As you can see, green is good! But what makes PSI better is how it offers suggestions on improving performance.

How do I increase my page speed?

Scroll down the PSI page and you will see how the audit is split into 3 sections:

  • Opportunities (suggestions of how to improve performance);
  • Diagnostics (how the page adheres to web dev. best practice);
  • Passed audits (that the page has passed).

The audits that have passed are listed. An important one is the server response time (aka the ping). Google wants a speed of 600ms or less to earn a green tick, but this speed will be slower if you have shared hosting. A Virtual Private Server, therefore, means quicker pings.

Here’s a few other ways to speed things up:

  • Optimise image sizes. Make them smaller, without sacrificing (too much) quality. Select the ‘Save For Web’ option. Think about lessening the number of images on a given page. Think about using ‘lazy loading’ which loads images as the user scrolls down a page (and which Chrome now supports).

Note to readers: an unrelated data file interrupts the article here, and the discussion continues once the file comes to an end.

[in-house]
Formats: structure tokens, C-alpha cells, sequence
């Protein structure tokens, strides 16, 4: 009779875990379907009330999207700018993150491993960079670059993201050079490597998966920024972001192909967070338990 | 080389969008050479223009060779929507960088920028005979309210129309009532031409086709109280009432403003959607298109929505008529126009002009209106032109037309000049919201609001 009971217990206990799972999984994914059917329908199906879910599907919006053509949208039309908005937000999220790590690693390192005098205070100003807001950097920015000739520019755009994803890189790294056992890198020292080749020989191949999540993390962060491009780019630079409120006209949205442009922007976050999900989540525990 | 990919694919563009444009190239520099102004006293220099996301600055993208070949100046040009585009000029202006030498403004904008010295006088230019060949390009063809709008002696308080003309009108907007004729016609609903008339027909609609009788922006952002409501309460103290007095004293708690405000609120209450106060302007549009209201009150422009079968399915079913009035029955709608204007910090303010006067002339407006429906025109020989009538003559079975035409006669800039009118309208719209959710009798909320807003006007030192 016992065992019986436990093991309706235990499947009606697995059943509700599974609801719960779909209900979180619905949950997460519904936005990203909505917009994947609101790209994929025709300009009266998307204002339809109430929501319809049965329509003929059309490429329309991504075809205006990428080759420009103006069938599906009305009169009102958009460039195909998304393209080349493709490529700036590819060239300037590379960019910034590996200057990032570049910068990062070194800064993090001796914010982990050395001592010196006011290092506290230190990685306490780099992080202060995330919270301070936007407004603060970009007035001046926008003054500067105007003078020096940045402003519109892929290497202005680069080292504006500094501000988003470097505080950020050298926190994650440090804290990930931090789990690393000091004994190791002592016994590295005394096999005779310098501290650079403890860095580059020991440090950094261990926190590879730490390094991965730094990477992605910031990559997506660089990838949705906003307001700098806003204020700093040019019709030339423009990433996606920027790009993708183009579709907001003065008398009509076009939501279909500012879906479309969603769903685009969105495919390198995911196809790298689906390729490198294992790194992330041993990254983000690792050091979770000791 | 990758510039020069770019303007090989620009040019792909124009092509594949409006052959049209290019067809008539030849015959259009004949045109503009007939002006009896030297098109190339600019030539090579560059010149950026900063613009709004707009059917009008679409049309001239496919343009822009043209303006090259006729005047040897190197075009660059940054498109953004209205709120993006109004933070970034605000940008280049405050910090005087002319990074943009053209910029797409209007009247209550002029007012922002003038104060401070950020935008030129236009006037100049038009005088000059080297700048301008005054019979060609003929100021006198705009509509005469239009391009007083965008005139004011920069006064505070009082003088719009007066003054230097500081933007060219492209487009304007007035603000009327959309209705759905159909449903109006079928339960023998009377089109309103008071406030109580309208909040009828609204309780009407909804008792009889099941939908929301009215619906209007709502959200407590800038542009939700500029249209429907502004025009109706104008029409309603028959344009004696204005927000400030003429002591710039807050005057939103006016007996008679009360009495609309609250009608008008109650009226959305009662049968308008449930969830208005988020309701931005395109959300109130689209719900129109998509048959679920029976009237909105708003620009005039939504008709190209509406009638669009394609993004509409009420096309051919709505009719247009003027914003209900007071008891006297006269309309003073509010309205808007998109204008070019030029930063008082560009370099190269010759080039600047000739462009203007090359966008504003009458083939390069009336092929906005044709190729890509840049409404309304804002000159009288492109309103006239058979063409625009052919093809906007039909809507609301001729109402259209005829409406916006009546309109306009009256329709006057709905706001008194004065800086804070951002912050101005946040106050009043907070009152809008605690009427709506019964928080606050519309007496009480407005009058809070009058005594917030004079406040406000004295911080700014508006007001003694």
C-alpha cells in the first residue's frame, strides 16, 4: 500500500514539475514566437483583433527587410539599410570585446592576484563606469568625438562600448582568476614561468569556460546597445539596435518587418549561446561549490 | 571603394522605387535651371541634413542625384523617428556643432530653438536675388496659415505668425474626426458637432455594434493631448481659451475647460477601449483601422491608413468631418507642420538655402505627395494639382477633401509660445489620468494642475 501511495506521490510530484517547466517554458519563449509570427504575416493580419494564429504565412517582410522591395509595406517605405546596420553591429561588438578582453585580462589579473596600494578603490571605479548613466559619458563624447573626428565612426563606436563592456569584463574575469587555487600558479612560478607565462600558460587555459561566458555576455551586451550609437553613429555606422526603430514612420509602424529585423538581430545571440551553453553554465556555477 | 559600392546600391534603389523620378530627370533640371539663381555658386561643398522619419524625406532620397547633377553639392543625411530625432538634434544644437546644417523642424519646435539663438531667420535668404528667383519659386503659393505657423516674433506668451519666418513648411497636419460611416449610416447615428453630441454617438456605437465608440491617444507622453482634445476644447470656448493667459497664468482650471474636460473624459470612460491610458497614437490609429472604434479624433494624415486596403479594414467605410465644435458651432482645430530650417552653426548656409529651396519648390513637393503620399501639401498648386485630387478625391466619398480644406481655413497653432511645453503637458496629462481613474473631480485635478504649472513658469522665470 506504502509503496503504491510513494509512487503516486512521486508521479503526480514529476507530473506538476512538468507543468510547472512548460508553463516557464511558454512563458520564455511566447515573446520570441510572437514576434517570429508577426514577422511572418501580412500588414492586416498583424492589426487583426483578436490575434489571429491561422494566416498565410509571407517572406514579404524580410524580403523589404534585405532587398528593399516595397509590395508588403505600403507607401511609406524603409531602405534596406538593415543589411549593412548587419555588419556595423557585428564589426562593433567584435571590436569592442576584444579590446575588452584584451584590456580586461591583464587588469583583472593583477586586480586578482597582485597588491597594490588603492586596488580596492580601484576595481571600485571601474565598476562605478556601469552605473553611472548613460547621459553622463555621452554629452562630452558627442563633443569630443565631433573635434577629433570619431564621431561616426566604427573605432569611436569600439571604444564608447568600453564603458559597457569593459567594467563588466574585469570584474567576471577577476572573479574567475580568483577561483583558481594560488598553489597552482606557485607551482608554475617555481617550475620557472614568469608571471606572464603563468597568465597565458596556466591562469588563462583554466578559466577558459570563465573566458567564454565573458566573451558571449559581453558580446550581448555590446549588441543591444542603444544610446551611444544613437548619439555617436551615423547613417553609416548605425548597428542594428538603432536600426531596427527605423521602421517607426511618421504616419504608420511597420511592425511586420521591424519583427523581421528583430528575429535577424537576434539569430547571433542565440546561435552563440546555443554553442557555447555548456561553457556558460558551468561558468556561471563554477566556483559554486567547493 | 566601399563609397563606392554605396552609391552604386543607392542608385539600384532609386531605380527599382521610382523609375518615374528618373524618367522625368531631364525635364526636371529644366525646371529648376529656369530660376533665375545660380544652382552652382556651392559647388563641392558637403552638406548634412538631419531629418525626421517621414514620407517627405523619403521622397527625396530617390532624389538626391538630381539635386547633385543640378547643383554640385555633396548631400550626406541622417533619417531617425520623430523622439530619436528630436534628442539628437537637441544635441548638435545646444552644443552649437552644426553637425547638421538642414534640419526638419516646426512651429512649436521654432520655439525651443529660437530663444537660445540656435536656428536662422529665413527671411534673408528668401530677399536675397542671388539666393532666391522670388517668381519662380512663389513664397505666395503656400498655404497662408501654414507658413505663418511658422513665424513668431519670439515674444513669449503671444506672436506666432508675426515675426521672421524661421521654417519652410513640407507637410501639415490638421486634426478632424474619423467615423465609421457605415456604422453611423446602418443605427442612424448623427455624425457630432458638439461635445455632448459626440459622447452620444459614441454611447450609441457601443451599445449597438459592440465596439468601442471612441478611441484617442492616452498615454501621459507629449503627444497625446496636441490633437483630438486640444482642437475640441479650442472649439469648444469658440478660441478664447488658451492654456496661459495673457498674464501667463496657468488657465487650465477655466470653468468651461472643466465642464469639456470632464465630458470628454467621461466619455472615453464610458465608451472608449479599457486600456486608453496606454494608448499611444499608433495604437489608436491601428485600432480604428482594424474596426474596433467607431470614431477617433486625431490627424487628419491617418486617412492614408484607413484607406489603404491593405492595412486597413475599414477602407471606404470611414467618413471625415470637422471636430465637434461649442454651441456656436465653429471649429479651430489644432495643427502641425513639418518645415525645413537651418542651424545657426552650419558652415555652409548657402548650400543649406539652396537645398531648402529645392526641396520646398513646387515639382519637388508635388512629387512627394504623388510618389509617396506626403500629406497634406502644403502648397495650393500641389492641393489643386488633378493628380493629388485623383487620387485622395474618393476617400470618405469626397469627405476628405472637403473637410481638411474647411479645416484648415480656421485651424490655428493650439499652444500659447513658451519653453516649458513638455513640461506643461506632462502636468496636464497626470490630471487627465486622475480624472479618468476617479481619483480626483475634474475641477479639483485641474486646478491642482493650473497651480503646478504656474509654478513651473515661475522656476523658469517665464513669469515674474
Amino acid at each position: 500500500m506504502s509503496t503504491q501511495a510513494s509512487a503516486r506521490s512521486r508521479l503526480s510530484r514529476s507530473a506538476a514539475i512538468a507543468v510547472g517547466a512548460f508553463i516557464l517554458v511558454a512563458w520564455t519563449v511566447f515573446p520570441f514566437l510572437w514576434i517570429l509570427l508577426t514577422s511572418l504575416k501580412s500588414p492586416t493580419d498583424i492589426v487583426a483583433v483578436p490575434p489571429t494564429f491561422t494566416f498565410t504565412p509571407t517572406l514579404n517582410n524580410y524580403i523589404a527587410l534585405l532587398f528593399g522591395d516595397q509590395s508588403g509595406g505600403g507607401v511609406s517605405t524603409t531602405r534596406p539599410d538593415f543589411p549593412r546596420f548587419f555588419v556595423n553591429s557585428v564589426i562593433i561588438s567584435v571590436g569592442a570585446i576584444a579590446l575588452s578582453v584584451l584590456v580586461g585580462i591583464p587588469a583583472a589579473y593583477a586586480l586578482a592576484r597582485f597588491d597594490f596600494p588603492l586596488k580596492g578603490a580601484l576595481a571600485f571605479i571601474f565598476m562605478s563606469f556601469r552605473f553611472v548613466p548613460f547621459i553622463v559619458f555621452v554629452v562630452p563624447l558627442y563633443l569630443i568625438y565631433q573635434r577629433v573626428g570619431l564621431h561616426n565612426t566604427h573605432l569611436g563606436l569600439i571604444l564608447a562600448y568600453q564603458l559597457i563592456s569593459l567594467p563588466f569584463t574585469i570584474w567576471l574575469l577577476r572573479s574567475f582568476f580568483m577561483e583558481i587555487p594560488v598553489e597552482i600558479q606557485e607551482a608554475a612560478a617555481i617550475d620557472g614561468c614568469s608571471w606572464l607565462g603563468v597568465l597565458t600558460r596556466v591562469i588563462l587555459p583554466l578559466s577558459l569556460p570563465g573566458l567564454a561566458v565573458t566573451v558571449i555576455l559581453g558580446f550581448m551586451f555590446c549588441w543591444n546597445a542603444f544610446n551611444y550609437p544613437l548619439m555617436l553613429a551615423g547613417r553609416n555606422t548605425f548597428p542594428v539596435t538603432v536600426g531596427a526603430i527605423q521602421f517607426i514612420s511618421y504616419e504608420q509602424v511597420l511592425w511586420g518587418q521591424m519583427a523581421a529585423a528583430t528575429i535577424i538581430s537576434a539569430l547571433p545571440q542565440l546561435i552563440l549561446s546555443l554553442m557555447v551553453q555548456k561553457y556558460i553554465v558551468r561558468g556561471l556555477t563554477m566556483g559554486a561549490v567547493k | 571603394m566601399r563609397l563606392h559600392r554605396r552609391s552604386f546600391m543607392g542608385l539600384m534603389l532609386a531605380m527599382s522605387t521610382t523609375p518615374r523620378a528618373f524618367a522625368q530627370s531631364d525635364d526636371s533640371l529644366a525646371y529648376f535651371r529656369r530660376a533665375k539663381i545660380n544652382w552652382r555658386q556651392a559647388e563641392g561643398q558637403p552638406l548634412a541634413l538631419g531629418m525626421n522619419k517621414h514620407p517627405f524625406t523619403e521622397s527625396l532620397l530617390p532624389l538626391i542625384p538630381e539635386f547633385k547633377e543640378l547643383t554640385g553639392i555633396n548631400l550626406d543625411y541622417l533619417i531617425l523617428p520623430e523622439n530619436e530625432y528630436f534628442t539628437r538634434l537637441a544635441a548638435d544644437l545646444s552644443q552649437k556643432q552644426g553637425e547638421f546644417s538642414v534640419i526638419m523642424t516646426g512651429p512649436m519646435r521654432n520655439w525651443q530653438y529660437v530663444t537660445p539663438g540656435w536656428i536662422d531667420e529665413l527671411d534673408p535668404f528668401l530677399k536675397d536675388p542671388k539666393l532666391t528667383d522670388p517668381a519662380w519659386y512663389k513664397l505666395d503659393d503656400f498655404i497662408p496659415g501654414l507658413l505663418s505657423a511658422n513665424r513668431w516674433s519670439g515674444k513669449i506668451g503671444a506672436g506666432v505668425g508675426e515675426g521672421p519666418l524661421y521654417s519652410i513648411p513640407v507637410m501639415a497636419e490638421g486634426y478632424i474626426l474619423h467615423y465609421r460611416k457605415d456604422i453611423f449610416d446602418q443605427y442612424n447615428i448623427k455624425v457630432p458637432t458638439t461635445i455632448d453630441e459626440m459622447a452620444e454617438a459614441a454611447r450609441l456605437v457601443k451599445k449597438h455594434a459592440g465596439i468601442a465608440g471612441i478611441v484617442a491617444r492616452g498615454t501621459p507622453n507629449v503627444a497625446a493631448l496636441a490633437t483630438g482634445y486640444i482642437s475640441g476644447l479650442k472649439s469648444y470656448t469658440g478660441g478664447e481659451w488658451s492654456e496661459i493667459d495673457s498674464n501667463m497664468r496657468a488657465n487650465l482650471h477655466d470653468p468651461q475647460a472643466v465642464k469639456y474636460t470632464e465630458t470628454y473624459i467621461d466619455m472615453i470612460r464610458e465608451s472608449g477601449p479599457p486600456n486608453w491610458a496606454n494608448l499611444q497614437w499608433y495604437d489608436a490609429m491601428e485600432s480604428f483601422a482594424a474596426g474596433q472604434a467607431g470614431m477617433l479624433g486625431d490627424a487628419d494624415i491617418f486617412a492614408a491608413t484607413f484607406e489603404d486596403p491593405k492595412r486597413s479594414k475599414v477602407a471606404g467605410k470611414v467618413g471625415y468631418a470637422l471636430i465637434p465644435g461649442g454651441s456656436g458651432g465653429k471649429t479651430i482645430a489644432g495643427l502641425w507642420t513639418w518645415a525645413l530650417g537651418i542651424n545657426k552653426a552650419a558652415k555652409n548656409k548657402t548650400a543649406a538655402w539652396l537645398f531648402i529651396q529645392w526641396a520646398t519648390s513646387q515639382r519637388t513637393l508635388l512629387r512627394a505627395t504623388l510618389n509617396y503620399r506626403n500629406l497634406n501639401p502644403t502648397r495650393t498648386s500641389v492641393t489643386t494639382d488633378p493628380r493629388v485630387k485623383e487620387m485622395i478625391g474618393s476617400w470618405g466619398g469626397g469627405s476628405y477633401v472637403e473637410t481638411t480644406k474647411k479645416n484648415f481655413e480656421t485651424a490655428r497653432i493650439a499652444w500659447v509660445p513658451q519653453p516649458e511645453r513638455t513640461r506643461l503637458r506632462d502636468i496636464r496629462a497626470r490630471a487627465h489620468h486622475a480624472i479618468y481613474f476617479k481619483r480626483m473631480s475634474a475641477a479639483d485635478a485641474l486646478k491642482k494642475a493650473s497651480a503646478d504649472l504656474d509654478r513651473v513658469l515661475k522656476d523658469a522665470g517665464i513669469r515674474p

• Minify CSS and Javascript files i.e. compress them by minimising the ‘dead space’ between code statements.
  • Your website/domain name might well be hosted/registered by different companies. If so – and if one company has a server that lags behind the other – then the loading process will be slow from the outset.
  • Websites use tracking pixels: HTML snippets that are used to acquire data for online/email marketing and assorted analytics. Using Google Tag Manager can speed this process up.
  • A website can, in fact, be hosted on many servers via a Content Delivery Network (CDN). Using such servers (if they’re high-performance) can help load, for example, WordPress themes.
  • Consider Google Accelerated Mobile Pages (AMP), which was launched with the intention of boosting the performance of the mobile web. More users use mobile rather than desktop now (this is important, as you will see later).
  • Cache pages using a plugin like W3 Total Cache

What’s a good page load time?